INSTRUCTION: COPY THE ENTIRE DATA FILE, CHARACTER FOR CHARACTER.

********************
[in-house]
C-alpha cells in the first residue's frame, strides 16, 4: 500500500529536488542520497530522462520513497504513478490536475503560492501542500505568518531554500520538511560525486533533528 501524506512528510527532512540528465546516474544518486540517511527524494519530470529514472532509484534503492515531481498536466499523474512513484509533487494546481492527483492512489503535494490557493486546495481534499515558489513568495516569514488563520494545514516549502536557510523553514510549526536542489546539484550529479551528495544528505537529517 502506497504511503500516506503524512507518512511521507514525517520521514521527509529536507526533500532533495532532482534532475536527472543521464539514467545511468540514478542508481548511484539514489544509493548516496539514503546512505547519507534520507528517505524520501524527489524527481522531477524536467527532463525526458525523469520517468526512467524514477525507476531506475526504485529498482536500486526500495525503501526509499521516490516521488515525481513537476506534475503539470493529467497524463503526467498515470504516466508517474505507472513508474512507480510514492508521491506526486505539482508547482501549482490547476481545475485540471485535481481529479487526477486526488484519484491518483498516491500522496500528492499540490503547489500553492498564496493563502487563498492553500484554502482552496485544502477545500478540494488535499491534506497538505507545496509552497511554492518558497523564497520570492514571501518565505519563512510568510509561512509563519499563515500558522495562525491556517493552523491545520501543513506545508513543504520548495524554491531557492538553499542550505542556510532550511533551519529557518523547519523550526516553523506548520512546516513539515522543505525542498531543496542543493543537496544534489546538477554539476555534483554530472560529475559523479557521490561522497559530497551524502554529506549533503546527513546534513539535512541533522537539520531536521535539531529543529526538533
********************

[in-house]
C-alpha cells in the first residue's frame, strides 16, 4: 500500500529536488542520497530522462520513497504513478490536475503560492501542500505568518531554500520538511560525486533533528 501524506512528510527532512540528465546516474544518486540517511527524494519530470529514472532509484534503492515531481498536466499523474512513484509533487494546481492527483492512489503535494490557493486546495481534499515558489513568495516569514488563520494545514516549502536557510523553514510549526536542489546539484550529479551528495544528505537529517 502506497504511503500516506503524512507518512511521507514525517520521514521527509529536507526533500532533495532532482534532475536527472543521464539514467545511468540514478542508481548511484539514489544509493548516496539514503546512505547519507534520507528517505524520501524527489524527481522531477524536467527532463525526458525523469520517468526512467524514477525507476531506475526504485529498482536500486526500495525503501526509499521516490516521488515525481513537476506534475503539470493529467497524463503526467498515470504516466508517474505507472513508474512507480510514492508521491506526486505539482508547482501549482490547476481545475485540471485535481481529479487526477486526488484519484491518483498516491500522496500528492499540490503547489500553492498564496493563502487563498492553500484554502482552496485544502477545500478540494488535499491534506497538505507545496509552497511554492518558497523564497520570492514571501518565505519563512510568510509561512509563519499563515500558522495562525491556517493552523491545520501543513506545508513543504520548495524554491531557492538553499542550505542556510532550511533551519529557518523547519523550526516553523506548520512546516513539515522543505525542498531543496542543493543537496544534489546538477554539476555534483554530472560529475559523479557521490561522497559530497551524502554529506549533503546527513546534513539535512541533522537539520531536521535539531529543529526538533